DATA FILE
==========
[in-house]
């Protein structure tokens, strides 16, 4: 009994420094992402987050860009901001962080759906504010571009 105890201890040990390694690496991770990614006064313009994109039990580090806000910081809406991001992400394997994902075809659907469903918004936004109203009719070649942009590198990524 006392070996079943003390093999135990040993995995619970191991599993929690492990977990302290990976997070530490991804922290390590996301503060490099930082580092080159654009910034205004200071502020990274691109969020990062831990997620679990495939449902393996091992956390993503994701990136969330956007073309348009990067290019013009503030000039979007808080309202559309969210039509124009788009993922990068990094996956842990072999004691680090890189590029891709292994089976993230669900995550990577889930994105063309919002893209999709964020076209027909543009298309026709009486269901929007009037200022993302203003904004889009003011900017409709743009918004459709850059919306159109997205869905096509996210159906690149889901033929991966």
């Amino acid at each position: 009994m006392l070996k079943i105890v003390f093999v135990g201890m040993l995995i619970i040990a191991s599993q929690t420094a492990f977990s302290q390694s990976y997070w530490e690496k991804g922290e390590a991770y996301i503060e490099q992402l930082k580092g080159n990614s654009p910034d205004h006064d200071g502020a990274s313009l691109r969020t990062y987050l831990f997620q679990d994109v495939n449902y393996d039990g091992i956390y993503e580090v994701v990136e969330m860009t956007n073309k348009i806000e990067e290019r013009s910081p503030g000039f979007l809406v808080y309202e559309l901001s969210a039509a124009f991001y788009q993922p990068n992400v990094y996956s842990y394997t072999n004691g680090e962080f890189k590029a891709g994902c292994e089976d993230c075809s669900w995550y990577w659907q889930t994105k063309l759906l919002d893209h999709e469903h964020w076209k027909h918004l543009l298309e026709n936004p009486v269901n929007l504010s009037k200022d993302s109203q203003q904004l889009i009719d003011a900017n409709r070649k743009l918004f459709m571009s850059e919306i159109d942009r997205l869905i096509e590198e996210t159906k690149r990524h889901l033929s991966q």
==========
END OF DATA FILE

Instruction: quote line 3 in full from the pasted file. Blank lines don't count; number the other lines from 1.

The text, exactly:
């Amino acid at each position: 009994m006392l070996k079943i105890v003390f093999v135990g201890m040993l995995i619970i040990a191991s599993q929690t420094a492990f977990s302290q390694s990976y997070w530490e690496k991804g922290e390590a991770y996301i503060e490099q992402l930082k580092g080159n990614s654009p910034d205004h006064d200071g502020a990274s313009l691109r969020t990062y987050l831990f997620q679990d994109v495939n449902y393996d039990g091992i956390y993503e580090v994701v990136e969330m860009t956007n073309k348009i806000e990067e290019r013009s910081p503030g000039f979007l809406v808080y309202e559309l901001s969210a039509a124009f991001y788009q993922p990068n992400v990094y996956s842990y394997t072999n004691g680090e962080f890189k590029a891709g994902c292994e089976d993230c075809s669900w995550y990577w659907q889930t994105k063309l759906l919002d893209h999709e469903h964020w076209k027909h918004l543009l298309e026709n936004p009486v269901n929007l504010s009037k200022d993302s109203q203003q904004l889009i009719d003011a900017n409709r070649k743009l918004f459709m571009s850059e919306i159109d942009r997205l869905i096509e590198e996210t159906k690149r990524h889901l033929s991966q």